“But who can endure the day of his coming? Who can stand when he appears? For he will be like a refiner’s fire or a launderer’s soap. He will sit as a refiner and purifier of silver; he will purify the Levites and refine them like gold and silver.” (Malachi 3:1-3)
“And you, my child, will be called a prophet of the Most High;
for you will go on before the Lord to prepare the way for him,
to give his people the knowledge of salvation
through the forgiveness of their sins,
because of the tender mercy of our God… ’ (Luke 1:68-79)
These are themes not associated in the popular mind with Christmas. Nevertheless, Advent is, of course, preparation not only for a remembrance of Christ’s first coming as a baby, but also for Christ’s second coming, in power and glory. We live between the two. Isn’t it amazing that we (we Christians!) face the coming of Christ so calmly, whereas previously peoples trembled at the “Day of the Lord”? We have insulated ourselves by such an emphasis on the idea of divine love and of God’s coming at Christmas that we no longer feel the least shiver of fear that God is coming. We’ve become so blasé about the whole message, since we’ve carefully abstracted the “Happy Christmas” side of things and forgotten the serious side, that the God of the world draws near to the people of our little earth and lays claim to us. The coming of God is truly not only Good News, but first of all scary news for everyone who has a conscience.
Perhaps we have to feel that scariness before we can understand the kindness. God is coming into the very midst of evil, to judge the evil in us and in the world. And by judging us, God cleanses and sanctifies us, and comes to us with grace and love.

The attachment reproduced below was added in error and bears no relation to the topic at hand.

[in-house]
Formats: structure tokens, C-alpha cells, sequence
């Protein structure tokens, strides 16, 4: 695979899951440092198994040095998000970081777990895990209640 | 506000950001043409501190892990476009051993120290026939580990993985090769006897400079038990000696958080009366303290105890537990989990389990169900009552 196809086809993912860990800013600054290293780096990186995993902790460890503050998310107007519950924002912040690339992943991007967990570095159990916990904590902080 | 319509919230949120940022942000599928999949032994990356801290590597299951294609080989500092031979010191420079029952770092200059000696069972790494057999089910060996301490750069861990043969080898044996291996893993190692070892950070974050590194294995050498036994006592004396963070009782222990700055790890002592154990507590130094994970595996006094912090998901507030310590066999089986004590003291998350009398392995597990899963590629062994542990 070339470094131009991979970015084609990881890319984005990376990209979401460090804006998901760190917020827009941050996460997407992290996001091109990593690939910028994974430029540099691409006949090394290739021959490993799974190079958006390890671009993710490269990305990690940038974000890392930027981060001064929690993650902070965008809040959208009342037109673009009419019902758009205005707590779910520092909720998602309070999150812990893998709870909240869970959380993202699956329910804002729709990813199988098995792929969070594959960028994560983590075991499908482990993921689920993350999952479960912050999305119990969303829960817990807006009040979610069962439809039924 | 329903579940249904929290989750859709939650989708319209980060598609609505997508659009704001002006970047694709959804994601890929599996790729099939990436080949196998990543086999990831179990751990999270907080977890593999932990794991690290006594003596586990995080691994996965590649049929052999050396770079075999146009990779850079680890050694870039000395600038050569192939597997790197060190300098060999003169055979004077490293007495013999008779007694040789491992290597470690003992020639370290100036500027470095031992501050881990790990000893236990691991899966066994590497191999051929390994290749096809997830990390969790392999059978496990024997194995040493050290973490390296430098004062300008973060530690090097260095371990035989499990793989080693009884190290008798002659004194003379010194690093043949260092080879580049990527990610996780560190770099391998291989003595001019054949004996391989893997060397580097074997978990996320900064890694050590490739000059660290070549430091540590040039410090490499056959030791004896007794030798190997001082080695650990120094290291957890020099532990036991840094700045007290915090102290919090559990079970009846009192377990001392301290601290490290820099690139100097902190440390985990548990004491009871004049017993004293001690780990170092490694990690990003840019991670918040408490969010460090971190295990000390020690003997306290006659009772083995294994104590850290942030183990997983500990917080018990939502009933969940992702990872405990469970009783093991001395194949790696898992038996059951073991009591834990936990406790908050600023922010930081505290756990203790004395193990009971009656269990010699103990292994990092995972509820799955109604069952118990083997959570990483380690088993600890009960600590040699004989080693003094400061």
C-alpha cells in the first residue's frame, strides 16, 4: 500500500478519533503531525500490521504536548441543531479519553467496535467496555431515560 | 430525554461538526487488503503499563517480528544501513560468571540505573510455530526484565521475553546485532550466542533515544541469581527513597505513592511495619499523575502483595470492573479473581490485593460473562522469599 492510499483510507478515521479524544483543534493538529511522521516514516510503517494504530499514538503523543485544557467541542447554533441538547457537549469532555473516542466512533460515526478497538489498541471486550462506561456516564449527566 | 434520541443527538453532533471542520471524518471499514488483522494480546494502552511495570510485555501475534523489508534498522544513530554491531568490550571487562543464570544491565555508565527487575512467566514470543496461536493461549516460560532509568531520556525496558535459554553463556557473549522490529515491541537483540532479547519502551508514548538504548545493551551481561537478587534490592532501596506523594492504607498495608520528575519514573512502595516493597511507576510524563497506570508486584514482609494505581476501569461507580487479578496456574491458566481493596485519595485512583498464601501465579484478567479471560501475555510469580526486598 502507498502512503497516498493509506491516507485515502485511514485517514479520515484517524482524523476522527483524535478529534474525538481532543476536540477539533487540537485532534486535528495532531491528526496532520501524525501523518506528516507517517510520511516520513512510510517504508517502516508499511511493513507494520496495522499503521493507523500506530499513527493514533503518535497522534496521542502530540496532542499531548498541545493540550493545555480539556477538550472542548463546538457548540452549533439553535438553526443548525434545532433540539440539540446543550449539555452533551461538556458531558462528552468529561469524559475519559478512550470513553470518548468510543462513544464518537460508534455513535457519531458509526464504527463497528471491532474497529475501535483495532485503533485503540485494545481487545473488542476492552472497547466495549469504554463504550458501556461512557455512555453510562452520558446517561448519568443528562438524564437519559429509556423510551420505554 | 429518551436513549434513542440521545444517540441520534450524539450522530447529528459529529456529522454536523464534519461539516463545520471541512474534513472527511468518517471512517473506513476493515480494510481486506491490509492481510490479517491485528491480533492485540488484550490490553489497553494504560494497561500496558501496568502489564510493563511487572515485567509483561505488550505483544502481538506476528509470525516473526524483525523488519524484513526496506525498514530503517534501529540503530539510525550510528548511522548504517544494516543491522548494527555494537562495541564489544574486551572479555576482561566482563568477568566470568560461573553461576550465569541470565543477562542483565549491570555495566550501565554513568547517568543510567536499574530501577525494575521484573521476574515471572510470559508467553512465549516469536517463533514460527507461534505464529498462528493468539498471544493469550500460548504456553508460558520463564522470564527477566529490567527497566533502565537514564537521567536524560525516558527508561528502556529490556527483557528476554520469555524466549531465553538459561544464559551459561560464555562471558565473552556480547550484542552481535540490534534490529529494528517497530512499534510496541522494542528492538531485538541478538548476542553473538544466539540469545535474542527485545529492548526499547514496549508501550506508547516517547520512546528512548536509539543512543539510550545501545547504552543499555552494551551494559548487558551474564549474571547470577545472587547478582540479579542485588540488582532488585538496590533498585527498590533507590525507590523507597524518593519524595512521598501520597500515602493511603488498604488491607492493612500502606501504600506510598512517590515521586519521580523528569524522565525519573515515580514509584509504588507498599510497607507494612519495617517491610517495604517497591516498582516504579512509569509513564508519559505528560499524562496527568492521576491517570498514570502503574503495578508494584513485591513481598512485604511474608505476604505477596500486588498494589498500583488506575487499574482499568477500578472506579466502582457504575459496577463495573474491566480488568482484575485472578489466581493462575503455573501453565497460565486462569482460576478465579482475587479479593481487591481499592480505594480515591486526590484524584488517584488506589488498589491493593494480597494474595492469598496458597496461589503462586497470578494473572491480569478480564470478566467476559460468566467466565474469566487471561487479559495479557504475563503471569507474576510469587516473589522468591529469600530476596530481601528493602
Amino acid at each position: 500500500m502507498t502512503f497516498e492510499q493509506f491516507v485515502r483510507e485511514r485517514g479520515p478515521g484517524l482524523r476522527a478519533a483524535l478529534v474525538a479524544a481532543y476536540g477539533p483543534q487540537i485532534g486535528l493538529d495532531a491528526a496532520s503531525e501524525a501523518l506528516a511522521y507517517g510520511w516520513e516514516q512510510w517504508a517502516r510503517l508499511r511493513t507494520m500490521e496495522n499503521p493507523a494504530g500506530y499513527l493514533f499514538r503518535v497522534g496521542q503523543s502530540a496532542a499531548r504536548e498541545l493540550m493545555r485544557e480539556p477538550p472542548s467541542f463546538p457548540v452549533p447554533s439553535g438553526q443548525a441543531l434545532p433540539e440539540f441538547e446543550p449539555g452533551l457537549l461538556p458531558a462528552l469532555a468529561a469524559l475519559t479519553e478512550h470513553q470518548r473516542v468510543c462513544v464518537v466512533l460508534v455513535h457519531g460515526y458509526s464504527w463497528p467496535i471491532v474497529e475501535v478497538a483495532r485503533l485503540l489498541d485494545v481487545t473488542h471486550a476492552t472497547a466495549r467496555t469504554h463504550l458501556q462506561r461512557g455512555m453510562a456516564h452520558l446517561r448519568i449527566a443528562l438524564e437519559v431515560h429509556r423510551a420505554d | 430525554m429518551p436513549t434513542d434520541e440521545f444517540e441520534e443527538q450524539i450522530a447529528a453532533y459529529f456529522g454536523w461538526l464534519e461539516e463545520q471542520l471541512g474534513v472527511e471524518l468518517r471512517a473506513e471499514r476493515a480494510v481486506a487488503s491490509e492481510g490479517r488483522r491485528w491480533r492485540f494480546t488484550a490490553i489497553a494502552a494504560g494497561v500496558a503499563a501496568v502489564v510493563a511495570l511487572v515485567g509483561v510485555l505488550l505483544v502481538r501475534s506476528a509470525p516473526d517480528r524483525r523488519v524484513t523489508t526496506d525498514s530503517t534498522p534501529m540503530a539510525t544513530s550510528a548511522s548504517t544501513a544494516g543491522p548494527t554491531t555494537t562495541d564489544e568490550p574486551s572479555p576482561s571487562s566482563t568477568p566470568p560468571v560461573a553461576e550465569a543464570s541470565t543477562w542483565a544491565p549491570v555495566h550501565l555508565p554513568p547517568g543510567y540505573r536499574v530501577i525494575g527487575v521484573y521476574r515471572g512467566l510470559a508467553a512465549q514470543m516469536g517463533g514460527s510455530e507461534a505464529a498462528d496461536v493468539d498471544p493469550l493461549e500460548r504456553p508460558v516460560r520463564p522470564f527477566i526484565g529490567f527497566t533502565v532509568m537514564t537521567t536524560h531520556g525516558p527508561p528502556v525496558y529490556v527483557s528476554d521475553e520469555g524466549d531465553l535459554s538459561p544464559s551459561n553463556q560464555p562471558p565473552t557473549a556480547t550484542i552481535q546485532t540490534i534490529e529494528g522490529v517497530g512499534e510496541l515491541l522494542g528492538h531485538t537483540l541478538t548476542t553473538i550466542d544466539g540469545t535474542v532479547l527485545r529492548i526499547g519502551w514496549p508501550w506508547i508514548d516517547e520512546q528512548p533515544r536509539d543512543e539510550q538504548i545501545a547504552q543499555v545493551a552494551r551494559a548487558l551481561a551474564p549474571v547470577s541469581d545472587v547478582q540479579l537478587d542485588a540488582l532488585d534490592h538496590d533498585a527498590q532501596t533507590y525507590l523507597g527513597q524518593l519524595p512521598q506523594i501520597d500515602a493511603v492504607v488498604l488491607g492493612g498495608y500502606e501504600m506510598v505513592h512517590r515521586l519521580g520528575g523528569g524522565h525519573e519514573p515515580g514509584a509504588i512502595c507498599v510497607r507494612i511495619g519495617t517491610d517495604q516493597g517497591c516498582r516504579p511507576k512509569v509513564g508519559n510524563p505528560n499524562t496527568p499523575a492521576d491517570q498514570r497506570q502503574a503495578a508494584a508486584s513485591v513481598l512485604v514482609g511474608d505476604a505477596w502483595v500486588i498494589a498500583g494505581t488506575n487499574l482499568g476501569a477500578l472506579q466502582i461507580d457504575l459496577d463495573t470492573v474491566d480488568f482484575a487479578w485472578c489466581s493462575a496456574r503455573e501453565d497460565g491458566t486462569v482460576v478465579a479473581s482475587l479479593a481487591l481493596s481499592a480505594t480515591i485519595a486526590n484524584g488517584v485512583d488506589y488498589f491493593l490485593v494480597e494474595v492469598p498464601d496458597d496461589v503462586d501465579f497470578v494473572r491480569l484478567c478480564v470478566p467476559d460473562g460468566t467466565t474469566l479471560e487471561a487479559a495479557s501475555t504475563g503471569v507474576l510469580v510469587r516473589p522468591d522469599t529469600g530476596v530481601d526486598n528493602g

It is fitting to think about this today, as we move through the season of Advent. God is coming. God is coming as a baby in Bethlehem, but God is also coming again “in glory to judge the living and the dead,” as the Nicene Creed puts it.
So how do we respond? I remember a children’s story on this, which began: “Imagine if the Queen were visiting your house. Excitement, pride, mixed up with nervousness and trepidation.”
No, no: let’s try a different picture: imagine if a head social worker was visiting your house and if you failed to pass muster, he had the right to take your children away. Do you see the difference? We can exclude the nervousness factor in the first picture and concentrate on the excitement and pride, but in the second? Any reasonable person should feel at least some fear. Am I really up to the mark? Will I pass inspection?
Lord, I recognise the scariness of that first phrase above. Who indeed can “endure the day of your coming?” But I am so grateful for the kindness of the last phrase, that you have come to us, and rescued us “because of the tender mercy of our God…”
I am so glad that I can anticipate your coming with excitement, relief and pleasure.
Even so, come Lord Jesus.
Clip from Ken & Val’s book This Hope we Have